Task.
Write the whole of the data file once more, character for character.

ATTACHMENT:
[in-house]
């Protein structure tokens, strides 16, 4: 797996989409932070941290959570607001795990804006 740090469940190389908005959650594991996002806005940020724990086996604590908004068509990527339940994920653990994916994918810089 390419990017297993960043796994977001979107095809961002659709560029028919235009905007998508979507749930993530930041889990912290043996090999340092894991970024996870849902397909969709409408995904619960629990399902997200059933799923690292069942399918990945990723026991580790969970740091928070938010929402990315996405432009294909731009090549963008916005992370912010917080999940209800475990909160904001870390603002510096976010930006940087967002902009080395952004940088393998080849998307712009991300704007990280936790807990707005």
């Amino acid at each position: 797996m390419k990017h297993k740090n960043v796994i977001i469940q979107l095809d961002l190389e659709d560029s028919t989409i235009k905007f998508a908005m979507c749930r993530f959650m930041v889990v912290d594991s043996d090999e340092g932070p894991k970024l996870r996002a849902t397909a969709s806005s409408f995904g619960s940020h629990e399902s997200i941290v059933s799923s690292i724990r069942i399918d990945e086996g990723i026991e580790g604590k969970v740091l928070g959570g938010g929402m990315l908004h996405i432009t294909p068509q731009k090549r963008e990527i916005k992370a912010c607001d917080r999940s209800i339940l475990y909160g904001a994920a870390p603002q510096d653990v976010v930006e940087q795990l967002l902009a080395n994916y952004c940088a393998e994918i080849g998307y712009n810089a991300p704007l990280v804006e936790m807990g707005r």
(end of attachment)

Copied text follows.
[in-house]
């Protein structure tokens, strides 16, 4: 797996989409932070941290959570607001795990804006 740090469940190389908005959650594991996002806005940020724990086996604590908004068509990527339940994920653990994916994918810089 390419990017297993960043796994977001979107095809961002659709560029028919235009905007998508979507749930993530930041889990912290043996090999340092894991970024996870849902397909969709409408995904619960629990399902997200059933799923690292069942399918990945990723026991580790969970740091928070938010929402990315996405432009294909731009090549963008916005992370912010917080999940209800475990909160904001870390603002510096976010930006940087967002902009080395952004940088393998080849998307712009991300704007990280936790807990707005």
């Amino acid at each position: 797996m390419k990017h297993k740090n960043v796994i977001i469940q979107l095809d961002l190389e659709d560029s028919t989409i235009k905007f998508a908005m979507c749930r993530f959650m930041v889990v912290d594991s043996d090999e340092g932070p894991k970024l996870r996002a849902t397909a969709s806005s409408f995904g619960s940020h629990e399902s997200i941290v059933s799923s690292i724990r069942i399918d990945e086996g990723i026991e580790g604590k969970v740091l928070g959570g938010g929402m990315l908004h996405i432009t294909p068509q731009k090549r963008e990527i916005k992370a912010c607001d917080r999940s209800i339940l475990y909160g904001a994920a870390p603002q510096d653990v976010v930006e940087q795990l967002l902009a080395n994916y952004c940088a393998e994918i080849g998307y712009n810089a991300p704007l990280v804006e936790m807990g707005r």